If you live in one of Britain’s beautiful older buildings the chances are you’ve had to deal with damp as some point. If you’re lucky enough to have a cellar, this might have felt like a real uphill struggle. We’re here to help!
Damp isn’t just a cosmetic inconvenience. It can cause serious deterioration of plaster and stonework, rot wood and also be a health hazard for you and your family. There are also plenty of advertised “treatments” for damp that actually cause more harm to old buildings than good.
For example, becoming reliant on electrical moisture meters frequently leads to unnecessary expense and damage through the retrospective installation in walls of horizontal damp proof barriers (damp proof courses or DPCs). Equally the harm done by modern solutions that aim to seal old walls rather than improve their ability to breathe is underestimated. An appreciation of how the basic construction of old buildings differs from that of new ones will help you avoid such misguided remedies.
The Main Causes of Damp
If you’ve got damp in your cellar, the likely culprit will be one of these:
- Internal spillage. The common cause of this is overflowing or badly sealed baths or showers, burst pipes, leaking pipe joints, leaks from washing machines or dishwashers or accidental spills.
- Air moisture condensation. Measures to insulate old houses – whilst helping keep the warmth in and the weather out – can have the detrimental effect of sealing in all the moisture produced in your home. Everything from steam from the kettle to the moisture in our breath (best not to dwell on that too long) is trapped in the house by double glazing and insulation. To make matters worse, interstitial condensation within the pores of materials reduces thermal insulation and further increases the risk of condensation – driving the problem further.
- Penetrating damp. Roofs, chimneys, parapets and other exposed parts of a building are most susceptible to rain penetration, especially without regular maintenance. Junctions in roofs are potential trouble spots. Water will always find defective lead flashings, mortar fillets, ridges or hips. Poorly maintained rainwater fittings and leaks from parapet and valley gutters can cause significant damage the structure of your roof.
- Below ground damp. Most common in your cellar. Floors can become damp where the evaporation of moisture from below is prevented by something such as vinyl sheet, rubber-backed carpets or other impervious coverings. New concrete floors or impervious coverings also drive excess moisture into the bases of nearby walls where it rises by capillary action. DPCs were not compulsory in walls prior to 1875. In addition to rising damp, below ground moisture can result in problems where ground levels around your building rise unduly.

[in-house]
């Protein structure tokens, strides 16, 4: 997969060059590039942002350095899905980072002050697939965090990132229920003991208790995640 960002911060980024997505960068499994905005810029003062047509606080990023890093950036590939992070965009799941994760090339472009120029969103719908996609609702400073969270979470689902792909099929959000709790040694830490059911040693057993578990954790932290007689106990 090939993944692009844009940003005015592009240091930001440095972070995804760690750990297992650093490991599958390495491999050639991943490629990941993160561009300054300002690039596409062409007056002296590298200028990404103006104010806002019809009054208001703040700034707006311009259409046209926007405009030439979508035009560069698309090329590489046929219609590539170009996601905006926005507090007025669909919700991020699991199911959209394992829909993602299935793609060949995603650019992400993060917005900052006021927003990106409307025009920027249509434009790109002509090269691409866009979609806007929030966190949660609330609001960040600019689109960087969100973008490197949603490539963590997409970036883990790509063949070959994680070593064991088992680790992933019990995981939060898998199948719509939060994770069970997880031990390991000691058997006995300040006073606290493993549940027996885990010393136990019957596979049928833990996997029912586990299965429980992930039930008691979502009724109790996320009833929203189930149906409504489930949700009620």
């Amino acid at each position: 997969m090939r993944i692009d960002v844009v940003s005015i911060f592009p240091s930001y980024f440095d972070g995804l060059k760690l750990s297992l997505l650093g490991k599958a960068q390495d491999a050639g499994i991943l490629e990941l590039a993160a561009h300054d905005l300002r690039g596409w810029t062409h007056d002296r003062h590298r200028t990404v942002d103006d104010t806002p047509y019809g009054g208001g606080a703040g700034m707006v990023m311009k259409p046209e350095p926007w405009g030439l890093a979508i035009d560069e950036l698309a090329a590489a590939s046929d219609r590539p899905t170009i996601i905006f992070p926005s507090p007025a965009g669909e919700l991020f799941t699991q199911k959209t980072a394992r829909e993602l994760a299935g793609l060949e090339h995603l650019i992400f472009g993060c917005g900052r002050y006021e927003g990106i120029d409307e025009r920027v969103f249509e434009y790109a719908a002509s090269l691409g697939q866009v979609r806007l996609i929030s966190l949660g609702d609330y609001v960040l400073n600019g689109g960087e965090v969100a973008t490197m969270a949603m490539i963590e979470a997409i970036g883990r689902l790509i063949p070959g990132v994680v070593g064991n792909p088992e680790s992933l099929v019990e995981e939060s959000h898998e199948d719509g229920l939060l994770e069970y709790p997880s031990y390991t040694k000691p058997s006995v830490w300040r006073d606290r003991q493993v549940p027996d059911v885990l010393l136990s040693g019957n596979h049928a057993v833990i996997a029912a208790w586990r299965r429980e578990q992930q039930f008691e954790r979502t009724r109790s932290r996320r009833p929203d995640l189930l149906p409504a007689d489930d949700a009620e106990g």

Tackling Damp In Your Cellar
Damp can be particularly troublesome in cellars but increased ventilation (including opening up redundant flues), re-pointing and lowering the water table locally can be effective. Failing this, it may be worth considering a dry lining system. Tanking (applying waterproof linings to walls and floors) is not recommended in old buildings.
The best – and most straightforward – way to deal with rising damp is to get a bit of ventilation to your cellar. Let the room breathe as much as you can. Replacing hard cement render by using a more suitable lime-based mortar often improves a damp wall and allows rising damp to dry out.
Where a floor has a modern damp-proof membrane (horizontal barrier or DPM) that is displacing moisture to the bottoms of walls, you could replace this completely with a breathable construction or to at least provide a breathing zone for evaporation around the perimeter of the room.
The second step you can take is to tackle the source of moisture. French drains can be an effective and relatively inexpensive answer. Remember not to install them directly against walls and rodding points must be provided. Without this blockages can effectively convert them into a sump and increase dampness.
Although retrofit damp proof courses can sometimes work in old houses always consider whether rising damp is actually too minor to matter and, if it is significant, whether less invasive measures could work before you do anything too drastic. Where any timber is at risk of decay, for example, you might be able to simply isolate it. Similarly, the eradication of any contributing moisture from other sources such as rainsplash off closely abutting patios could obviate the need for more extensive remedial treatment.